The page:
GOP Must Not Vote ‘Present’ on Our Future

A Commentary By Tony Blankley
via Rasmussen Reports
Wednesday, October 28, 2009

A growing percentage of those Americans who oppose President Barack Obama believe the president is testing the envelope of acceptable domestic, constitutional and foreign policies. Staggering deficits measured in the trillions, unemployment measured almost in double digits and a weakening dollar measured in ever fewer ounces of gold are creating an economic crisis that is testing America’s historic optimism and faith in a brighter future.

Public opinion rarely has been so volatile. Barack Obama went from political oblivion (a state senator) to being a vastly popular president of the United States in four years — with the highest Inauguration Day Gallup approval numbers (68 percent approved; 12 percent disapproved) since Jack Kennedy a half-century ago.

But by last week, according to Gallup: “(The president’s) 9-point drop (to 52.9 percent) in the most recent quarter (July 20 through Oct. 19) is the largest drop Gallup has ever measured for an elected president between the second and third quarters of his term, dating back to 1953. … (It is) the steepest for a president at any point in his first year.” He now hovers at just above the critical 50 percent approval.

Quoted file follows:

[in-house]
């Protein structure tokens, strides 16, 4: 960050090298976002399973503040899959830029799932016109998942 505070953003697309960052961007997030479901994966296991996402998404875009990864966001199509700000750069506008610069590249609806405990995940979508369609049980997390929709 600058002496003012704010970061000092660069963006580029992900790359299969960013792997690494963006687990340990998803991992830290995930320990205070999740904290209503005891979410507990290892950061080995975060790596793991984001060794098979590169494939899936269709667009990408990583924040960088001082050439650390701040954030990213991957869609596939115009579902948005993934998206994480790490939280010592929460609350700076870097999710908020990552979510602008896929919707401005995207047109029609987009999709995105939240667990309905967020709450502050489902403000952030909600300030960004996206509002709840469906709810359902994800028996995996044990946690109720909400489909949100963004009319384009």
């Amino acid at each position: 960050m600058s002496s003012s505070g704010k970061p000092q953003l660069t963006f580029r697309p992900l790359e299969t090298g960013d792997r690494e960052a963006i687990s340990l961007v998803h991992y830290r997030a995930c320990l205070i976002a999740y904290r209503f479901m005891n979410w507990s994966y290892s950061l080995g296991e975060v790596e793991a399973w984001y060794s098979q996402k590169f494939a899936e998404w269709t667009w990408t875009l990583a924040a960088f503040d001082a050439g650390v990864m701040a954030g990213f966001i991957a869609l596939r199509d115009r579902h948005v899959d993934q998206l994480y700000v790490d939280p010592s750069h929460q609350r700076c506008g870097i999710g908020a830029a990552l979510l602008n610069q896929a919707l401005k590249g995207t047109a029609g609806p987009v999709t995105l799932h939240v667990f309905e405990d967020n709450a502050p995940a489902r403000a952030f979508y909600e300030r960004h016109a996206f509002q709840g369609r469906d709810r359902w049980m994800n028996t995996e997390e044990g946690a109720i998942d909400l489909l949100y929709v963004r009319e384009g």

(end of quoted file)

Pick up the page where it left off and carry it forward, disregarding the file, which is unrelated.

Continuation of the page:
A Rasmussen poll also reported last week that “26 percent of the nation’s voters Strongly Approve of the way that Barack Obama is performing his role as President. That’s the lowest level of Strong Approval yet measured for this President. Thirty-nine percent Strongly Disapprove. …

…the political mood is beginning to feel to me like the late 1970s, when I was working on Ronald Reagan’s campaign, which used bold language, starkly conservative policies and genuine passion. Then, too, many Republicans judged we would scare off the independent and undecided voters.

But in times of fear, anger and passion, the opposition party must stand with that passion — not aside. There still will be calmer, moderate votes needed, as well, to win. And that is where the shrewdness and style of the party’s leader or leaders may make the difference. But I strongly suspect that the GOP cannot (and, for me personally, should not) vote “present”…

Mr. Blankley’s article continues at

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